אָמַר אַבָּיֵי מִדְּסֵיפָא רַבָּנַן רֵישָׁא נָמֵי רַבָּנַן וְרֵישָׁא בִּמְחוּפֶּה עוֹר In an attempt to resolve the contradiction Abaye said: Since the latter clause of the baraita is in accordance with the Rabbis, who rule like Rabbi Yosei, the first clause is also in accordance with the Rabbis. And therefore the first clause, which permits the amputee’s prosthesis, is referring to a prosthetic foot covered in leather, as it constitutes a shoe due to its leather exterior.
אֲמַר לֵיהּ רָבָא אֲבָל אֵין מְחוּפֶּה עוֹר מַאי פָּסוּל אִי הָכִי אַדְּתָנֵי סֵיפָא בְּאַנְפִּילְיָא שֶׁל בֶּגֶד לִיפְלוֹג בְּדִידַהּ בַּמֶּה דְּבָרִים אֲמוּרִים בִּמְחוּפֶּה עוֹר אֲבָל אֵין מְחוּפֶּה עוֹר פָּסוּל Rava said to him: But according to your explanation, if the prosthesis is not covered in leather, what would its status be? It would be unfit. If so, rather than teaching in the latter clause: Anpileya made of cloth is invalid for ḥalitza, let it distinguish within the matter itself and say: In what case is this statement that a wooden prosthesis is fit said? It is in the case of a prosthetic leg covered in leather, but if it is not covered in leather, it is unfit.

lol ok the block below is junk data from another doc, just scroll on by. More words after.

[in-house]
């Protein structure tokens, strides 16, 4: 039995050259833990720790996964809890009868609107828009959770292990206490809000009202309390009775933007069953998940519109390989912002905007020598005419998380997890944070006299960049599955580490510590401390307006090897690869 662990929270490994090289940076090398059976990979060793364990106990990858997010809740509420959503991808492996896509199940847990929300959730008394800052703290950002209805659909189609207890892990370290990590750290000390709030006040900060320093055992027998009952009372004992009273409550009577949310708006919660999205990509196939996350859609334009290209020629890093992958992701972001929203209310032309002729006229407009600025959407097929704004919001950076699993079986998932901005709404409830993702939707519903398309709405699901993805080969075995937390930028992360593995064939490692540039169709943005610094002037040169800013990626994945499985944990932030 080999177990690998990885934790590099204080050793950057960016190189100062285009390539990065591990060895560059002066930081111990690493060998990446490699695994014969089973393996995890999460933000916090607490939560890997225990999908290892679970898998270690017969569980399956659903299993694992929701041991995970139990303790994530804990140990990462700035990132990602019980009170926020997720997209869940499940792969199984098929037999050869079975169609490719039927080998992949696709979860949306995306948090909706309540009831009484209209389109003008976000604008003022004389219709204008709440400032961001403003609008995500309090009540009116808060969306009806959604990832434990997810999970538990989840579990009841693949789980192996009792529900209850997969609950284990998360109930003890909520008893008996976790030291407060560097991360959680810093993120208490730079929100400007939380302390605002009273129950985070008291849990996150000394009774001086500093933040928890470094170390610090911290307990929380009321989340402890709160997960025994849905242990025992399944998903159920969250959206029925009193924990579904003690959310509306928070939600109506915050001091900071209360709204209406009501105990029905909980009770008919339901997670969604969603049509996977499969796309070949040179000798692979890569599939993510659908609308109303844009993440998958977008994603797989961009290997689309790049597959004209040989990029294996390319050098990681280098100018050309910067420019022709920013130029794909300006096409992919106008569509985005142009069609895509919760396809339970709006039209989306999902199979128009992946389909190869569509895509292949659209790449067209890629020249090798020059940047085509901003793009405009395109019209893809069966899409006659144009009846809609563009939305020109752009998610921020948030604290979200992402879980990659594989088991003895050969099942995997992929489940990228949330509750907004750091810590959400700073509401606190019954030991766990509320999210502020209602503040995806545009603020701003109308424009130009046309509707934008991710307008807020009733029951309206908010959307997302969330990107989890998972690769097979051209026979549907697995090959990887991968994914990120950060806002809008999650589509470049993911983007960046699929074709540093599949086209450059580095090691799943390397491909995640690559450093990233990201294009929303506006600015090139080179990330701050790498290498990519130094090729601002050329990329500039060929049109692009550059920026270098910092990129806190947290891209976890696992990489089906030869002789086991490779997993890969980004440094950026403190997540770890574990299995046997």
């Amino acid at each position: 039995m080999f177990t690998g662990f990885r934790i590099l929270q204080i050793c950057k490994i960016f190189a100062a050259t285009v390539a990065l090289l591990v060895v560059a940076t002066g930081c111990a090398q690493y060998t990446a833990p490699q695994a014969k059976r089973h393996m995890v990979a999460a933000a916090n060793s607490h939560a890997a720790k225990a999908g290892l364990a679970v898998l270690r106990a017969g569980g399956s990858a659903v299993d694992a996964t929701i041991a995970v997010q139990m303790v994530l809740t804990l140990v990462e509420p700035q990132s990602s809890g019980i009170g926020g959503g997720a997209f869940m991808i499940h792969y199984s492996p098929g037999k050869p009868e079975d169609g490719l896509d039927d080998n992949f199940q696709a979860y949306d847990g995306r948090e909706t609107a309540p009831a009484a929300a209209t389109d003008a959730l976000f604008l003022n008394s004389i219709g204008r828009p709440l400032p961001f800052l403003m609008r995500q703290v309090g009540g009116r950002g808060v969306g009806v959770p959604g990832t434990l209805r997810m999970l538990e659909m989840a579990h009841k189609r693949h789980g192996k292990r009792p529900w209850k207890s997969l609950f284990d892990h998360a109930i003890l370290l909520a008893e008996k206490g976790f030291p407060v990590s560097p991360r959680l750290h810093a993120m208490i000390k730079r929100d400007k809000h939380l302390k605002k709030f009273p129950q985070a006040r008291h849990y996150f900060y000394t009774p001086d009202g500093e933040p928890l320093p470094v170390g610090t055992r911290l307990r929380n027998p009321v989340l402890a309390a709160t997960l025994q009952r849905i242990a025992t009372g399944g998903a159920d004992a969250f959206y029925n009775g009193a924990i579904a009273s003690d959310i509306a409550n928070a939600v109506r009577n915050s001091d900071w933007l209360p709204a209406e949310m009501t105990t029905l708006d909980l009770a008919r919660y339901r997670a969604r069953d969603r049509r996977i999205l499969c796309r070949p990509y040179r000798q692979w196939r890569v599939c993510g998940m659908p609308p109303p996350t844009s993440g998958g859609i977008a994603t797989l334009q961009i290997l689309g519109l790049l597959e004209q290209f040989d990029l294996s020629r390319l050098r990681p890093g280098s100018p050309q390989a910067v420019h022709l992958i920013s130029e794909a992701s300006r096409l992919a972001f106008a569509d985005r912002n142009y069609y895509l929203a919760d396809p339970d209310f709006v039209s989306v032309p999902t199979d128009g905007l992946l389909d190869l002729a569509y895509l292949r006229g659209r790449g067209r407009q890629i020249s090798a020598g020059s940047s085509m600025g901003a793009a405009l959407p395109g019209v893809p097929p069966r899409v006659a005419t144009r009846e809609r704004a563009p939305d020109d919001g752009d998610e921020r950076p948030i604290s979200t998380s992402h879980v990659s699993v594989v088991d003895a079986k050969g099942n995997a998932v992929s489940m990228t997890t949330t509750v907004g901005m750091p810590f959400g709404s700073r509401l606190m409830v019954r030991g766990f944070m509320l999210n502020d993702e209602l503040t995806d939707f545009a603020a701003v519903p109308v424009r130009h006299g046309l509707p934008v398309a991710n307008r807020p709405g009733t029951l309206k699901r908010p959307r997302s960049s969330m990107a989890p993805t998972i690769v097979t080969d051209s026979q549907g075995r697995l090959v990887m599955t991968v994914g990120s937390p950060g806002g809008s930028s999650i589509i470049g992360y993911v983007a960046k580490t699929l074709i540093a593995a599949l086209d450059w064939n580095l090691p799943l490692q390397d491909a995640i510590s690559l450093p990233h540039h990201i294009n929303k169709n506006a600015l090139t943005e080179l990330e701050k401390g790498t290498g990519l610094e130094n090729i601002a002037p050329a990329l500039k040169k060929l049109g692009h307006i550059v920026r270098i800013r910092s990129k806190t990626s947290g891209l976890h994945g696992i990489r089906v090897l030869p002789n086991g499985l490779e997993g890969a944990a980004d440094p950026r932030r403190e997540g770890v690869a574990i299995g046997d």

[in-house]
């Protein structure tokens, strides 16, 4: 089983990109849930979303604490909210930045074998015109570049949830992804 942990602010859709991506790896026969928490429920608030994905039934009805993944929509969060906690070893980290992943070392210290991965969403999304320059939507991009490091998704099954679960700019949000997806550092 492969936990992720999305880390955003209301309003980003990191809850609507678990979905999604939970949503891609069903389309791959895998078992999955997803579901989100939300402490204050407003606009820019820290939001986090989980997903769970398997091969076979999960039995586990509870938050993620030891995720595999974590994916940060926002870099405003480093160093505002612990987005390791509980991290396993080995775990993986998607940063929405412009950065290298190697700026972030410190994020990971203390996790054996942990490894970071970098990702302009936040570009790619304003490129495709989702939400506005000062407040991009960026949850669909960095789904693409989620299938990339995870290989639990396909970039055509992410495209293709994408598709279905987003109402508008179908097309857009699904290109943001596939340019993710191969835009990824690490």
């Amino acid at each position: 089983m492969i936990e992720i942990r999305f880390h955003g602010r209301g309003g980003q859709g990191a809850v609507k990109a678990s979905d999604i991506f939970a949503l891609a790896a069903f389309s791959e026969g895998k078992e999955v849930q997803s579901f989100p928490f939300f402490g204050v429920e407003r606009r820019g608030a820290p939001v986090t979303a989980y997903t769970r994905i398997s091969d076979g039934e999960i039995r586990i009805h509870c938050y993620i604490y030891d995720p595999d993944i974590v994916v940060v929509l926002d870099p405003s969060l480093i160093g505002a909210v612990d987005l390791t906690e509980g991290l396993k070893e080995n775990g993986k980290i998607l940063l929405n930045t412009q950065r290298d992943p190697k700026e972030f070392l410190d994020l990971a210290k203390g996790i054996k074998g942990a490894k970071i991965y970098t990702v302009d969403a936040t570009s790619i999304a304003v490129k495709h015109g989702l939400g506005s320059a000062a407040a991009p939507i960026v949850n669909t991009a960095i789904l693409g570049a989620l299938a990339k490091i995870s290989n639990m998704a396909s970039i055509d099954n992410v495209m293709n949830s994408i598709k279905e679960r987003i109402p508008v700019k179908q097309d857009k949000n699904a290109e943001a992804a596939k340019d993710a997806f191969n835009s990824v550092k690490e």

אֶלָּא אָמַר רָבָא מִדְּרֵישָׁא רַבִּי מֵאִיר סֵיפָא נָמֵי רַבִּי מֵאִיר הַאי מַגֵּין וְהַאי לָא מַגֵּין Rather, the fact that the baraita was not taught in that manner indicates that Abaye’s explanation is incorrect. Therefore, Rava said that the contradiction should be reconciled in another way: Since the first clause of the baraita is in accordance with the opinion of Rabbi Meir, that the shoes need not be made of leather, the latter clause is also taught in accordance with the opinion of Rabbi Meir, and the distinction between a wooden prosthetic and an anpileya of cloth is: This prosthesis protects the foot, and that soft shoe does not protect the foot, as it does not have a hard sole. Rabbi Meir does not require that the shoe be of leather, but he does require that it be protective footwear.